Because of Honeycrisp’s tendency to fruit prolifically, growers are advised to start adjusting the crop load during winter pruning.
“This variety has too many flower buds in the on year,” Dr. Terence Robinson told participants at a Washington State University Honeycrisp Fruit School last December.
Anything that can be done to reduce the bud load will help avoid biennial bearing and improve fruit quality, he said. When the crop load is too high, the tree cannot pump enough carbohydrates into the fruit, and it will lack color and the ability to resist storage rots.
“Fruit from heavily cropped Honeycrisp trees are definitely smaller, greener, and poor tasting,” Robinson said. “You’d think if you left them on the tree they’d eventually get ripe, but they don’t have enough resources put into them, so delaying harvest does nothing. What you get is crummy little fruit that goes into the bin without any quality. Crop load management has to start with pruning.”
Robinson has developed a four-step precision pruning concept:
1 Do rough pruning, removing the largest two or three limbs from each tree, leaving the smaller-diameter fruiting wood.
2 Estimate the number of buds.
3 Decide how many fruit you want. Five to six fruit per square centimeter of trunk cross-sectional area would be a moderate crop, and Robinson does not recommend more than eight. He has developed a plastic gauge that fits around the trunk and shows the appropriate fruit number for the tree size. It is available from Valent USA.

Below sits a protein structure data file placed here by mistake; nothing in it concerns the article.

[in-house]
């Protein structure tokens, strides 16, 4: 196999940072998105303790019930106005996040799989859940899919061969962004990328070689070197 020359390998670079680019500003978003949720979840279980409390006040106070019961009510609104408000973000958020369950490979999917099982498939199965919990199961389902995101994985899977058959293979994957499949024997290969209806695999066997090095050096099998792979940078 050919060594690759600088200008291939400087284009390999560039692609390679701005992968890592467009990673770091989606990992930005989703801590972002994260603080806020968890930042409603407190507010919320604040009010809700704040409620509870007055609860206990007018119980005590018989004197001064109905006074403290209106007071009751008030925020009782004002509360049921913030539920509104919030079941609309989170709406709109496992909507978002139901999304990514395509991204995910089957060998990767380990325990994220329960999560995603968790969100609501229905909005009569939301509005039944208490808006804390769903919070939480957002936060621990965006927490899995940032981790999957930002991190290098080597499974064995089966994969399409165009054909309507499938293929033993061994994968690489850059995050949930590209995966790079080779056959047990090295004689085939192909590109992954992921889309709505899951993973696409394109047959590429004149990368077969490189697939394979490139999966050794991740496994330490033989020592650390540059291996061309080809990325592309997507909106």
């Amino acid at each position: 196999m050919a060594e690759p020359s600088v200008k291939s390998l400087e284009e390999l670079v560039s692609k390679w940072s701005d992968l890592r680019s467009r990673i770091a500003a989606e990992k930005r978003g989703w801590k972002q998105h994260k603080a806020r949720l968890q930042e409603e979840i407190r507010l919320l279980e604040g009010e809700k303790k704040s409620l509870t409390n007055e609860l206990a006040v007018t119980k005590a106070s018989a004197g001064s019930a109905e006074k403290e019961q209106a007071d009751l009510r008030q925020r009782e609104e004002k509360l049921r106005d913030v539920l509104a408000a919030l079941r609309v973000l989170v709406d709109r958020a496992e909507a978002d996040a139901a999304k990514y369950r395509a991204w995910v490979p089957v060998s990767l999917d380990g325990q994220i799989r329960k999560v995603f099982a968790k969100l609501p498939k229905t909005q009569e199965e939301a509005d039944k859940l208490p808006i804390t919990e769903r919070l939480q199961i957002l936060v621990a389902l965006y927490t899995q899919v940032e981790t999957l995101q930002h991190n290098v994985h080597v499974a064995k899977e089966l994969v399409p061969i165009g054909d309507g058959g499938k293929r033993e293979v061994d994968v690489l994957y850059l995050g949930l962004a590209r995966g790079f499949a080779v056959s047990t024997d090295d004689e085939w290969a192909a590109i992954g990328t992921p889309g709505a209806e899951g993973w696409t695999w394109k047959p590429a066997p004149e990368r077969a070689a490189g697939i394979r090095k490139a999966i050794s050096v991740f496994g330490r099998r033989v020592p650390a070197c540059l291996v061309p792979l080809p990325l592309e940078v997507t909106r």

4 Use detail pruning to reduce the number of spurs. In New York, where there’s the risk of bud damage from spring frosts, growers might want to leave 1.5 times the target fruit number, but some people take a more aggressive approach and prune down to the actual target fruit number, he said.
The closer you can prune to the actual number of fruit you want, the better the physiological response of the tree.
Robinson said he’s found that Honeycrisp is easy to chemically thin when the trees are young and still have some vigor, and can be overthinned with MaxCel (6-benzyladenine).
But the variety becomes harder to thin as the trees mature. Even after aggressively pruning to reduce the number of buds, growers might still need to apply successive chemical thinning sprays.
For example, supposing the grower wants 100 fruit per tree. Robinson would recommend pruning the tree down to 150 buds, each of which have the potential to produce five flowers, making 750 potential fruit.
He would then recommend a bloom thinner of ATS (ammonium thiosulfate) or lime sulfur and fish oil, with the goal of having 300 flowers remaining. A petal fall spray of NAA (naphthaleneacetic acid) plus Sevin (carbaryl) might reduce the flower number to 200.
With another NAA and Sevin application when the fruit are 10 to 12 millimeters in diameter, the number could be reduced to about 120. It would then take just a little touchup hand thinning to remove the remaining 20 fruit.